Overall, Hidden Figures is an enjoyable, feel-good biopic to start off 2017!  With wonderful performances from Taraji P. Henson, Octavia Spencer and Janelle Monae, a tasteful handling of institutional racism and an engaging story, Hidden Figures propels to the stars of good cinema, bringing to light the heroic service of three courageous women who paved the way in getting us to the moon and back.

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Thank you Katherine Goble-Johnson, Mary Jackson and Dorothy Vaughan for your service.

 

Saint Josephine Bakhita, pray for us.

Presidential Candidates Won’t Save You

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Don’t worry, I’m not going to go on a megalomaniacal rant about how I can’t stomach any of the candidates.  This post would be longer than Tolstoy’s War and Peace if I did that.
As I watch the debates (yes, both the GOP and the Dem debates), read articles online and listen in on conversations about the candidates among my family and friends, there is a theme that strikes me.  Mr. Trump continuously promises to “Make America great again,” while Mr. Sanders swears to hold big corporations responsible.  Miss Clinton vows to uphold the rights of women and other minority groups, while Mr. Cruz pledges to protect religious liberty.
What do these four people have in common?  They promise to be a savior in some capacity.

Even in our secular society, the concept of a savior still appeals and rings true for many people.  While the savior complex has always been prevalent in past presidential elections, the idea of electing a man (or woman) who can “save our country” from the path we are currently on is especially strong during this presidential season.  If you talk to a supporter of Mr. Trump, Miss Clinton, Mr. Cruz or Mr. Sanders, there is definitely a sense that they truly believe in their candidate’s ability to save our land.

During this past Lenten season, I found myself really pondering Jesus’ sacrificial offering and its meaning.  By His death and resurrection, He redeemed humanity and paved a way for us to obtain Heaven.  Our Risen King stripped the prince of darkness of his hold over mankind and gave us a lifeboat.
The idea that a single presidential candidate can bring about salvation of any kind does in fact benefit someone; a particular entity whose goal it is to keep our attention off of the True Savior.
I truly believe that Satan uses political rhetoric to his advantage, to take people’s eyes off the state of their own souls and keep them distracted with the state of the political climate.

I am in no way telling you to not vote.  I am not trying to discourage you from participating in the political process.  What I am saying is that a politician can only impose legislation, not salvation.  A president can improve the economy, but not shield us from Hellfire.  Presidents come and go, but Jesus is the One who stands between us and the deception of the evil one.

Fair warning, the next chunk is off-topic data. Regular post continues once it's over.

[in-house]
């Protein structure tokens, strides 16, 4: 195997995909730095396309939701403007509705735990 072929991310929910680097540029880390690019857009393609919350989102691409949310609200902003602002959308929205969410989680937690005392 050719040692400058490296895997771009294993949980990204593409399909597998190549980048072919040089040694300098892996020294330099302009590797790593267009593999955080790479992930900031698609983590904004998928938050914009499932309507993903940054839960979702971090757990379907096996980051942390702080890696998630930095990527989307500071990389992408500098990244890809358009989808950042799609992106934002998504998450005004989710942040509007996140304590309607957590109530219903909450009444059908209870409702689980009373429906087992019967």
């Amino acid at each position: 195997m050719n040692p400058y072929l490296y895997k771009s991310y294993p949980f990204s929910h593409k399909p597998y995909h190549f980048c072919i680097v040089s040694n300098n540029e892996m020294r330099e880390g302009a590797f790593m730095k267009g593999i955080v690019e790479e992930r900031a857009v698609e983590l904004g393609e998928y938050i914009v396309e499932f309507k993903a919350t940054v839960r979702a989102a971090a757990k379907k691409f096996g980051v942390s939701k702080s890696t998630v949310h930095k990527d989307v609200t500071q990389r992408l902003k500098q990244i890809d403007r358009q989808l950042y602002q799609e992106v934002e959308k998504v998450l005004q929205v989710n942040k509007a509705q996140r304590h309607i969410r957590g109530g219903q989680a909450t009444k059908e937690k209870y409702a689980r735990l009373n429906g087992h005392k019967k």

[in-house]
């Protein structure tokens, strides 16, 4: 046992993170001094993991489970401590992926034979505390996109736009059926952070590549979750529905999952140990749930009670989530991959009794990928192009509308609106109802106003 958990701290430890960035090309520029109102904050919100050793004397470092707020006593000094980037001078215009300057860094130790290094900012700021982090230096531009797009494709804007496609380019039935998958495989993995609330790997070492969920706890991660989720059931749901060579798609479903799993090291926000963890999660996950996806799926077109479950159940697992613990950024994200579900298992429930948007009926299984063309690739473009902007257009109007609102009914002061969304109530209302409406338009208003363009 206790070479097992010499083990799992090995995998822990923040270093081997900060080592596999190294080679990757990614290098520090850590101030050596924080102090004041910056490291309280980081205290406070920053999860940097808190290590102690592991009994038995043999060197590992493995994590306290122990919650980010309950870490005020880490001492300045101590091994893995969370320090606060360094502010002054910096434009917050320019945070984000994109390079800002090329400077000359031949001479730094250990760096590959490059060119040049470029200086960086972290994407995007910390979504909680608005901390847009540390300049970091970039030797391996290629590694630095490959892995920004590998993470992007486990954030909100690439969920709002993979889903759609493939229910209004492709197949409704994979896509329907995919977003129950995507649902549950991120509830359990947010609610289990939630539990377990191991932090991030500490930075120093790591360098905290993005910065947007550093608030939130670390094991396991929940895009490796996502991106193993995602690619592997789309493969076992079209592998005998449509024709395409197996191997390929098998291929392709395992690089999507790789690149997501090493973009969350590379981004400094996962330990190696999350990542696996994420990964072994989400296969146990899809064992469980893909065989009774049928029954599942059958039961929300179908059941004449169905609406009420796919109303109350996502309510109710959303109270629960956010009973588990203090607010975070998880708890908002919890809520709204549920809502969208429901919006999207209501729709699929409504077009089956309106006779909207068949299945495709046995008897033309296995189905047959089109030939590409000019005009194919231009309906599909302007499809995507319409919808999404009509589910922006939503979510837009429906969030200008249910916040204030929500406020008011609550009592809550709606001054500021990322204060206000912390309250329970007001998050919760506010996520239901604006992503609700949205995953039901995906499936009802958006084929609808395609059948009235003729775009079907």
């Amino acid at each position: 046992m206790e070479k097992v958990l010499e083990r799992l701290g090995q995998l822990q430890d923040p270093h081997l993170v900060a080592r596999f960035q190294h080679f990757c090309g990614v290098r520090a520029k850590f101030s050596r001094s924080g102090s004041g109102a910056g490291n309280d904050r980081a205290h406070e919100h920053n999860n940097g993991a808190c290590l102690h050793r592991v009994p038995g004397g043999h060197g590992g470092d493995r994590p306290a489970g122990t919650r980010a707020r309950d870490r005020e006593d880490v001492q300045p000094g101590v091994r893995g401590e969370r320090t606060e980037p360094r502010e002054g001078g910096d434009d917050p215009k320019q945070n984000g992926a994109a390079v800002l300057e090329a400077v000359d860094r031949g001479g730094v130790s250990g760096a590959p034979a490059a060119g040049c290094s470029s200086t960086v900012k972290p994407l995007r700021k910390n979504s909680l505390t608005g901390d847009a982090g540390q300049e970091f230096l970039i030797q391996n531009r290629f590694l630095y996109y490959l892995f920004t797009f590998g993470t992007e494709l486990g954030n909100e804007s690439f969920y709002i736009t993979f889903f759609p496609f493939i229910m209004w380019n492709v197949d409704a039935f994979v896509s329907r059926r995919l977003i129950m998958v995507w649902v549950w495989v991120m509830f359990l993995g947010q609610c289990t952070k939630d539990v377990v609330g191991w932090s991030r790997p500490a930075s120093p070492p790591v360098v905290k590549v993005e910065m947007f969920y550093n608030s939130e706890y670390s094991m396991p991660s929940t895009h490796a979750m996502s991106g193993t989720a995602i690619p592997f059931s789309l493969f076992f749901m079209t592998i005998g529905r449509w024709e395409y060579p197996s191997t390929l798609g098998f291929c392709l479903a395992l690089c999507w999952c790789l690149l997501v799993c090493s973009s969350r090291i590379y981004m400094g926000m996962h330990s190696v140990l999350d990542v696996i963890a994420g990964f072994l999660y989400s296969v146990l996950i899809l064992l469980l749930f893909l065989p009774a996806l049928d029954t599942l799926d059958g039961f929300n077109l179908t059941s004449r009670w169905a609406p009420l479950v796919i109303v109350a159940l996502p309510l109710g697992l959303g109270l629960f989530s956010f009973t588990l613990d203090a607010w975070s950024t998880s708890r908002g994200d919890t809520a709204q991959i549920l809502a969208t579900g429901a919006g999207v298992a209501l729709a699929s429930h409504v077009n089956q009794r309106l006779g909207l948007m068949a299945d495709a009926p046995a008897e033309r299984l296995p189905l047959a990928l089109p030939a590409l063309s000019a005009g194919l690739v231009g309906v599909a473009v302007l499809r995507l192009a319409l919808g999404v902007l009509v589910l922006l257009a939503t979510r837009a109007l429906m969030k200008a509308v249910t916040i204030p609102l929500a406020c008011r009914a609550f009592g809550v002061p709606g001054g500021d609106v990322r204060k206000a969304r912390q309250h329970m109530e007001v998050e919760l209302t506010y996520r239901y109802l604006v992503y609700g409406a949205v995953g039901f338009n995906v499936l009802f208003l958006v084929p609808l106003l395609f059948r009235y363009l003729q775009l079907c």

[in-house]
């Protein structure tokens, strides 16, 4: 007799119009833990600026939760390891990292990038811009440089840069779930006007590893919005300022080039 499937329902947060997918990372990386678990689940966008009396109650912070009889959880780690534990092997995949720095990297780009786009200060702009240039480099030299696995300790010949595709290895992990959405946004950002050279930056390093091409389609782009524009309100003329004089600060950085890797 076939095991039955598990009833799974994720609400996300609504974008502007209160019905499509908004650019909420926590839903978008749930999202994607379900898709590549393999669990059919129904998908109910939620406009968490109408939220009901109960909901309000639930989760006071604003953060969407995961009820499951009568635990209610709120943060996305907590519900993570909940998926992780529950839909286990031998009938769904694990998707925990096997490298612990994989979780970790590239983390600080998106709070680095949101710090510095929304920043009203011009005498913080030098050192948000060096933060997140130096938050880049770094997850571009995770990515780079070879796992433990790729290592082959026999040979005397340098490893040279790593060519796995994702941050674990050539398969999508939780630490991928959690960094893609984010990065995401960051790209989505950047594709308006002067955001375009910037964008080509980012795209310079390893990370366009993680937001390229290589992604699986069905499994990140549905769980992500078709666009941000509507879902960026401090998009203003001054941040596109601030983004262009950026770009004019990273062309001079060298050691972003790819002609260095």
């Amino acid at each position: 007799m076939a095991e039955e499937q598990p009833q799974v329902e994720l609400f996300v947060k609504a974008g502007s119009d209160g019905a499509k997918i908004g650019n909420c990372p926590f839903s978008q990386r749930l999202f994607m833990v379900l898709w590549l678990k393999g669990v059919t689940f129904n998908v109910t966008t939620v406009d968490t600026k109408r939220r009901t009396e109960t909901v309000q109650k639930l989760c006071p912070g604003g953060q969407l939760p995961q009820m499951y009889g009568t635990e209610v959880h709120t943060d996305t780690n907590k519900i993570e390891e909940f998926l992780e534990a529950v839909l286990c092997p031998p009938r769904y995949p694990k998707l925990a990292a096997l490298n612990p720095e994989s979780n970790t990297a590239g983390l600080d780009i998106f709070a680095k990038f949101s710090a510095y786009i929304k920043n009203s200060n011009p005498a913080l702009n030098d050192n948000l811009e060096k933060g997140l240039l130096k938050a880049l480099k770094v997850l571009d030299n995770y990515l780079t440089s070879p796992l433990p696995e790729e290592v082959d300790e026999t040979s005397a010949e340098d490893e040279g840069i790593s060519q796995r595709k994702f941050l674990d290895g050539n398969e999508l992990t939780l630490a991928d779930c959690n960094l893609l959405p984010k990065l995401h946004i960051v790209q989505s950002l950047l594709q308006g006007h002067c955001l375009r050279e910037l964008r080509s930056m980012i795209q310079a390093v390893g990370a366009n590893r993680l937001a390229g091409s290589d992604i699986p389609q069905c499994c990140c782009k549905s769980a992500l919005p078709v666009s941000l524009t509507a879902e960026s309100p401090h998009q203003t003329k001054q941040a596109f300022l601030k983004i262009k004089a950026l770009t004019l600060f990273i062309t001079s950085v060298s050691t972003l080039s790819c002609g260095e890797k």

Stand by a candidate if you wish, but keep your eyes to Jesus always.

Saint John Vianney, pray for us.

Putting A Hashtag On Human Life

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Florissant, Missouri, June 24th, 2015

While speaking at a historic black church, presidential candidate Hilary Clinton spoke to the congregation about her mother, who became a maid as a teenager after being abandoned by her own parents.  All was fine and good…until this happened:

“What kept you going?” Mrs. Clinton had asked her mother.  She then explained that, “Kindness along the way from someone who believed she mattered.  All lives matter.

In another era, the last three words would have been well-received, wholeheartedly embraced by most people regardless of their political leanings. However, that is not the case in 2015.  It is all thanks to two simple hashtags: #AllLivesMatter and #BlackLivesMatter.

Southern California, June 24th, 2015

It was during my lunch break that I logged onto Facebook and found my newsfeed riddled with statuses and articles all concerning Mrs. Clinton’s use of “All Lives Matter.”  Blindsided by Internet activism, I took a breath and followed my natural instinct to investigate.  Once I had gotten the whole story of Mrs. Clinton’s debacle, I decided to look deeper into the two hashtags #AllLivesMatter and #BlackLivesMatter.

#BlackLivesMatter was a hashtag created after the acquittal of George Zimmerman in the 2013 trial centered on the killing of African-American teenager Trayvon Martin.  It was later revived after the death in 2014 of another African-American man named Michael Brown.  The purpose of #BlackLivesMatter was to tackle racial issues that continue to plague this country years after the Civil Rights Movement.  However, there is an opposing camp:  #AllLivesMatter, a hashtag created as a counter to #BlackLivesMatter.  Unlike the first hashtag, which emerged in 2013, the second hashtag entered the picture after the shooting of Michael Brown.

What I want to know is what is it about these two hashtags that fuels the flames of impassioned emotions in people?  Alongside this, a more disturbing question emerges in my mind: How did we get to this place where we as a society have to hashtag whose life is more important than the other?  If the value of a person’s life can be ranked from greatest to least, then we are all drowning.

Into The Minds of Two Movements

I’ve always felt that once you know the psychology of both sides of a conflict you can often get to the root of the problem, so let’s dive into the mindsets of these two opposing forces.

From what I have observed, the #BlackLivesMatter camp sees itself as champions for the African-American community.  They feel that the justice system treats this community unfairly, and the acquittals of George Zimmerman and Officer Darren Wilson have struck a serious blow to the black community morale.  I completely understand how the mother of a black son would be fearful for her child’s life in light of Trayvon Martin (age 17), Eric Garner (age 43), Michael Brown (age 18) and Tamir Rice (age 12).  Their issue with #AllLivesMatter is that it comes off as too broad and dismissive of the deaths of these three men and a young boy.